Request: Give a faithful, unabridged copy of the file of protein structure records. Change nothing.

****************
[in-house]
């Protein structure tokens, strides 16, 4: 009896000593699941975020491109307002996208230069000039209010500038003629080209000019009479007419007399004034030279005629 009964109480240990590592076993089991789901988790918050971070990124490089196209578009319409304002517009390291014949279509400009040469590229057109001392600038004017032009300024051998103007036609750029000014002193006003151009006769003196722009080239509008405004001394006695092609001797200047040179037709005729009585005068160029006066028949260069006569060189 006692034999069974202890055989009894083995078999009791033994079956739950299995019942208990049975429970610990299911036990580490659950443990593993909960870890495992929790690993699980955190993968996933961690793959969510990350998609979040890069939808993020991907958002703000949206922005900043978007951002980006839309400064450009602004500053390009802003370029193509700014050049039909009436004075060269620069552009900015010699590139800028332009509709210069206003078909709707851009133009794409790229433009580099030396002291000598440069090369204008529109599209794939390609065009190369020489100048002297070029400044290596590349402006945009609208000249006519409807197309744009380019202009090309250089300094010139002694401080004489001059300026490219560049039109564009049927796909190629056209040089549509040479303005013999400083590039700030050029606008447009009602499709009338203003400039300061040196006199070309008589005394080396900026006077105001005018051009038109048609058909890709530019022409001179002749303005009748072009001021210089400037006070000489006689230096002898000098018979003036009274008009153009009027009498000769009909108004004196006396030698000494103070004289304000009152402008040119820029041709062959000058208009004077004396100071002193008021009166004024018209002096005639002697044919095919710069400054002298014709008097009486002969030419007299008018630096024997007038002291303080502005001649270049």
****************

[in-house]
């Protein structure tokens, strides 16, 4: 009896000593699941975020491109307002996208230069000039209010500038003629080209000019009479007419007399004034030279005629 009964109480240990590592076993089991789901988790918050971070990124490089196209578009319409304002517009390291014949279509400009040469590229057109001392600038004017032009300024051998103007036609750029000014002193006003151009006769003196722009080239509008405004001394006695092609001797200047040179037709005729009585005068160029006066028949260069006569060189 006692034999069974202890055989009894083995078999009791033994079956739950299995019942208990049975429970610990299911036990580490659950443990593993909960870890495992929790690993699980955190993968996933961690793959969510990350998609979040890069939808993020991907958002703000949206922005900043978007951002980006839309400064450009602004500053390009802003370029193509700014050049039909009436004075060269620069552009900015010699590139800028332009509709210069206003078909709707851009133009794409790229433009580099030396002291000598440069090369204008529109599209794939390609065009190369020489100048002297070029400044290596590349402006945009609208000249006519409807197309744009380019202009090309250089300094010139002694401080004489001059300026490219560049039109564009049927796909190629056209040089549509040479303005013999400083590039700030050029606008447009009602499709009338203003400039300061040196006199070309008589005394080396900026006077105001005018051009038109048609058909890709530019022409001179002749303005009748072009001021210089400037006070000489006689230096002898000098018979003036009274008009153009009027009498000769009909108004004196006396030698000494103070004289304000009152402008040119820029041709062959000058208009004077004396100071002193008021009166004024018209002096005639002697044919095919710069400054002298014709008097009486002969030419007299008018630096024997007038002291303080502005001649270049």